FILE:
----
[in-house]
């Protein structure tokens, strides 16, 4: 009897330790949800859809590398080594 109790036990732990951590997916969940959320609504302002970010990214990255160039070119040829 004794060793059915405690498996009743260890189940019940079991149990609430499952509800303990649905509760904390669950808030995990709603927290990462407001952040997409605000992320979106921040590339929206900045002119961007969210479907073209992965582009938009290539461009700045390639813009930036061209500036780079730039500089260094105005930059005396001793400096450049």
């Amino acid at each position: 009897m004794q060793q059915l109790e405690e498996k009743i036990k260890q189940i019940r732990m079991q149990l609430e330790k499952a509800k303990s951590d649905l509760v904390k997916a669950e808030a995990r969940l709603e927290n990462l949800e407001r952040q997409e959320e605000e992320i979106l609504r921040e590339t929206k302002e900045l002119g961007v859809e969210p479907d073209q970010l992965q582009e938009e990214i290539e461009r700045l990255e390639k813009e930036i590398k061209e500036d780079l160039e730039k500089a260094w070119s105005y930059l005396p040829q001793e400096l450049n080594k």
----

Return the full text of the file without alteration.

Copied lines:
[in-house]
């Protein structure tokens, strides 16, 4: 009897330790949800859809590398080594 109790036990732990951590997916969940959320609504302002970010990214990255160039070119040829 004794060793059915405690498996009743260890189940019940079991149990609430499952509800303990649905509760904390669950808030995990709603927290990462407001952040997409605000992320979106921040590339929206900045002119961007969210479907073209992965582009938009290539461009700045390639813009930036061209500036780079730039500089260094105005930059005396001793400096450049």
């Amino acid at each position: 009897m004794q060793q059915l109790e405690e498996k009743i036990k260890q189940i019940r732990m079991q149990l609430e330790k499952a509800k303990s951590d649905l509760v904390k997916a669950e808030a995990r969940l709603e927290n990462l949800e407001r952040q997409e959320e605000e992320i979106l609504r921040e590339t929206k302002e900045l002119g961007v859809e969210p479907d073209q970010l992965q582009e938009e990214i290539e461009r700045l990255e390639k813009e930036i590398k061209e500036d780079l160039e730039k500089a260094w070119s105005y930059l005396p040829q001793e400096l450049n080594k």